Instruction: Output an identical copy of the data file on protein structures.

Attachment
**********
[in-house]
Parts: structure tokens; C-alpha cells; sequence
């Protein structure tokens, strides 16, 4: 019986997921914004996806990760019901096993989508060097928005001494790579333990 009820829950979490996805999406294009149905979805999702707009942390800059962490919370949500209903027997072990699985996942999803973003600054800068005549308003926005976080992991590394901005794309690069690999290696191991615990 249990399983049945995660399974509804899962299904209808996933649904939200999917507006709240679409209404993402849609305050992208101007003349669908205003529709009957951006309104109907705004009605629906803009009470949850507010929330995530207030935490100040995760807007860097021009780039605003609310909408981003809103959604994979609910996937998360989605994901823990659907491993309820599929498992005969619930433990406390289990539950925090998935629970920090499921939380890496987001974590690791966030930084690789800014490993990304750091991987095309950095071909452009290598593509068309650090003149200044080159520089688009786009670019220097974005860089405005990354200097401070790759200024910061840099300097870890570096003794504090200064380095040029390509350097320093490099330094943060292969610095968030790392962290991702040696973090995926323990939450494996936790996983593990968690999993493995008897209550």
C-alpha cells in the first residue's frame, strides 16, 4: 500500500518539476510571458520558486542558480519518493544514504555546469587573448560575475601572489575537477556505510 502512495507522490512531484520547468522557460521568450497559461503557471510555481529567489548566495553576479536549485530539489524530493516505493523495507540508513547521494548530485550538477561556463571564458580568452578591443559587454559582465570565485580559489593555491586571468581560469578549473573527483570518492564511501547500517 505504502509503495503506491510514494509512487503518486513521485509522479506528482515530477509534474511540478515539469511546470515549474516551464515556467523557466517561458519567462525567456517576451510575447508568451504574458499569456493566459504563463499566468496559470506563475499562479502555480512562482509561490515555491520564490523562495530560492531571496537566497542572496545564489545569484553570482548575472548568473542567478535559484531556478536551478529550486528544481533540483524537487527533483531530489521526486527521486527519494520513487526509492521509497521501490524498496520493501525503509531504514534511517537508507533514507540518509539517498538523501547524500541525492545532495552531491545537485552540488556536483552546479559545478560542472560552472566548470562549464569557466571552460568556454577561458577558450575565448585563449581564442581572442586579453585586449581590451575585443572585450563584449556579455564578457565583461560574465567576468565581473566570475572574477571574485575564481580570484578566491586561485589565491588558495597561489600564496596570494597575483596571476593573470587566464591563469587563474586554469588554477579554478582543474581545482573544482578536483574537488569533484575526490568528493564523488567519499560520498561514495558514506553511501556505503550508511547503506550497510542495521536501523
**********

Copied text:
[in-house]
Parts: structure tokens; C-alpha cells; sequence
């Protein structure tokens, strides 16, 4: 019986997921914004996806990760019901096993989508060097928005001494790579333990 009820829950979490996805999406294009149905979805999702707009942390800059962490919370949500209903027997072990699985996942999803973003600054800068005549308003926005976080992991590394901005794309690069690999290696191991615990 249990399983049945995660399974509804899962299904209808996933649904939200999917507006709240679409209404993402849609305050992208101007003349669908205003529709009957951006309104109907705004009605629906803009009470949850507010929330995530207030935490100040995760807007860097021009780039605003609310909408981003809103959604994979609910996937998360989605994901823990659907491993309820599929498992005969619930433990406390289990539950925090998935629970920090499921939380890496987001974590690791966030930084690789800014490993990304750091991987095309950095071909452009290598593509068309650090003149200044080159520089688009786009670019220097974005860089405005990354200097401070790759200024910061840099300097870890570096003794504090200064380095040029390509350097320093490099330094943060292969610095968030790392962290991702040696973090995926323990939450494996936790996983593990968690999993493995008897209550």
C-alpha cells in the first residue's frame, strides 16, 4: 500500500518539476510571458520558486542558480519518493544514504555546469587573448560575475601572489575537477556505510 502512495507522490512531484520547468522557460521568450497559461503557471510555481529567489548566495553576479536549485530539489524530493516505493523495507540508513547521494548530485550538477561556463571564458580568452578591443559587454559582465570565485580559489593555491586571468581560469578549473573527483570518492564511501547500517 505504502509503495503506491510514494509512487503518486513521485509522479506528482515530477509534474511540478515539469511546470515549474516551464515556467523557466517561458519567462525567456517576451510575447508568451504574458499569456493566459504563463499566468496559470506563475499562479502555480512562482509561490515555491520564490523562495530560492531571496537566497542572496545564489545569484553570482548575472548568473542567478535559484531556478536551478529550486528544481533540483524537487527533483531530489521526486527521486527519494520513487526509492521509497521501490524498496520493501525503509531504514534511517537508507533514507540518509539517498538523501547524500541525492545532495552531491545537485552540488556536483552546479559545478560542472560552472566548470562549464569557466571552460568556454577561458577558450575565448585563449581564442581572442586579453585586449581590451575585443572585450563584449556579455564578457565583461560574465567576468565581473566570475572574477571574485575564481580570484578566491586561485589565491588558495597561489600564496596570494597575483596571476593573470587566464591563469587563474586554469588554477579554478582543474581545482573544482578536483574537488569533484575526490568528493564523488567519499560520498561514495558514506553511501556505503550508511547503506550497510542495521536501523